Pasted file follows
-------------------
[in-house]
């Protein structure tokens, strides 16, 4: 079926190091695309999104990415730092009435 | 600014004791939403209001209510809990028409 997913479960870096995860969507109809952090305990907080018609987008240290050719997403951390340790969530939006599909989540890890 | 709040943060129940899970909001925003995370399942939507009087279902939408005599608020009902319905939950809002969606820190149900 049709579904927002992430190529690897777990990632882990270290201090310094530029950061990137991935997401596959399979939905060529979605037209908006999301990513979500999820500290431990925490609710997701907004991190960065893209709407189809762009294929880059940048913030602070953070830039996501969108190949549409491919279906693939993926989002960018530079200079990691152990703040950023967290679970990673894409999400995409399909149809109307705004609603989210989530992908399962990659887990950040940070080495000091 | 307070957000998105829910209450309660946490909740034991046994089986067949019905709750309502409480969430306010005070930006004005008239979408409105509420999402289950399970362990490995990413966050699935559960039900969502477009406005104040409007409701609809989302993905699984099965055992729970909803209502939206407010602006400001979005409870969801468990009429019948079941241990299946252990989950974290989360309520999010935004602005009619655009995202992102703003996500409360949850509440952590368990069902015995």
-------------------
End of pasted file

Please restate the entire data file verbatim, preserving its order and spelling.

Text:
[in-house]
């Protein structure tokens, strides 16, 4: 079926190091695309999104990415730092009435 | 600014004791939403209001209510809990028409 997913479960870096995860969507109809952090305990907080018609987008240290050719997403951390340790969530939006599909989540890890 | 709040943060129940899970909001925003995370399942939507009087279902939408005599608020009902319905939950809002969606820190149900 049709579904927002992430190529690897777990990632882990270290201090310094530029950061990137991935997401596959399979939905060529979605037209908006999301990513979500999820500290431990925490609710997701907004991190960065893209709407189809762009294929880059940048913030602070953070830039996501969108190949549409491919279906693939993926989002960018530079200079990691152990703040950023967290679970990673894409999400995409399909149809109307705004609603989210989530992908399962990659887990950040940070080495000091 | 307070957000998105829910209450309660946490909740034991046994089986067949019905709750309502409480969430306010005070930006004005008239979408409105509420999402289950399970362990490995990413966050699935559960039900969502477009406005104040409007409701609809989302993905699984099965055992729970909803209502939206407010602006400001979005409870969801468990009429019948079941241990299946252990989950974290989360309520999010935004602005009619655009995202992102703003996500409360949850509440952590368990069902015995």